The Opinion Pages | Editorial
By THE EDITORIAL BOARD | MAY 29, 2014
Click on the link to get more news and video from original source: http://www.nytimes.com/2014/05/30/opinion/sliding-toward-autocracy-in-thailand.html?_r=0
After taking power in a coup last week, Thailand’s top army general said the military would establish a “genuine democracy” in the country. But in practice, the military is operating an increasingly authoritarian government intent on silencing all forms of dissent or disobedience.
Since taking over, the army has detained more than 250 people, including politicians, journalists, academics and activists. Some have been released in recent days but only on the condition that they not speak to the public or criticize the military. Foreign news channels like CNN and the BBC have been ordered off the air and local networks have been heavily censored. The generals have also given themselves the power to prosecute civilians in military courts without providing them with lawyers or the right to appeal, according to Human Rights Watch. On Thursday, the army banned all protests against the coup and sent more than 1,000 soldiers to seal a normally bustling intersection in the capital Bangkok.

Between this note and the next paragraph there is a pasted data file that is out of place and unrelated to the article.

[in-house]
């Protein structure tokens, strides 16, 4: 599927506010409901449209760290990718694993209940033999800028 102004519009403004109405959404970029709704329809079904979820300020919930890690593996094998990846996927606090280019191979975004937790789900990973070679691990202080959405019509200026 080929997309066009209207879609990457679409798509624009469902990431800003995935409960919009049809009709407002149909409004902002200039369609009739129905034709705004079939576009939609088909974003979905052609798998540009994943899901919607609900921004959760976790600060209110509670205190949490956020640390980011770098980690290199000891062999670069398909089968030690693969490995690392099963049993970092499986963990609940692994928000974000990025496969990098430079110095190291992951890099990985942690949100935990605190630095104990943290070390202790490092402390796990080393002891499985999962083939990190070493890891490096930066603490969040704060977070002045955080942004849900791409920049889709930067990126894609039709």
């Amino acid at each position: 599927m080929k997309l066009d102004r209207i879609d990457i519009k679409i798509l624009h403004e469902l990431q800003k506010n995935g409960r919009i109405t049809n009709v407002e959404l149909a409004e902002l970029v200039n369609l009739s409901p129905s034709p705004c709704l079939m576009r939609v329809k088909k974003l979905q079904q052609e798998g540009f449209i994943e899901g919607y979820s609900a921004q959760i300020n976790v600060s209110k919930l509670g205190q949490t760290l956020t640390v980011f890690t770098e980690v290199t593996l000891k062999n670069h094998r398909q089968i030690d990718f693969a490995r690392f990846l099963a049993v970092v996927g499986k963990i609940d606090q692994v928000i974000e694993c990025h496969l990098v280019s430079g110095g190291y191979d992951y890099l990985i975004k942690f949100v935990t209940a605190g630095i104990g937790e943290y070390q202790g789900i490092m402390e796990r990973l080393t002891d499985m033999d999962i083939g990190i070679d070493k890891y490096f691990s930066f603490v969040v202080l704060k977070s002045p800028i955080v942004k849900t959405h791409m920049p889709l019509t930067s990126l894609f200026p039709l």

By taking these heavy-handed actions, the military risks escalating conflict and weakening the struggling Thai economy. That is the last thing the country needs given that it has just been through six months of public protests by anti- and pro-government groups who are divided by region and class. If Gen. Prayuth Chan-ocha, the army chief, wants to lead the country out of its political crisis, as he claims, he should provide a plan for a return to civilian rule, including setting a date for an election.
The Thai generals falsely describe the military as a stabilizing force able to restore peace and order. After the army’s last coup in 2006, for example, it drafted a constitution and handed power to a new government that was soon beset by civic unrest. The army was then called in and ended up killing about 90 protesters.
The Obama administration has rightly criticized the coup and has suspended unspent military financial aid to Thailand. Because Thailand is a treaty ally of the United States, American officials have ties to the army, which they should use to persuade the generals to end the coup.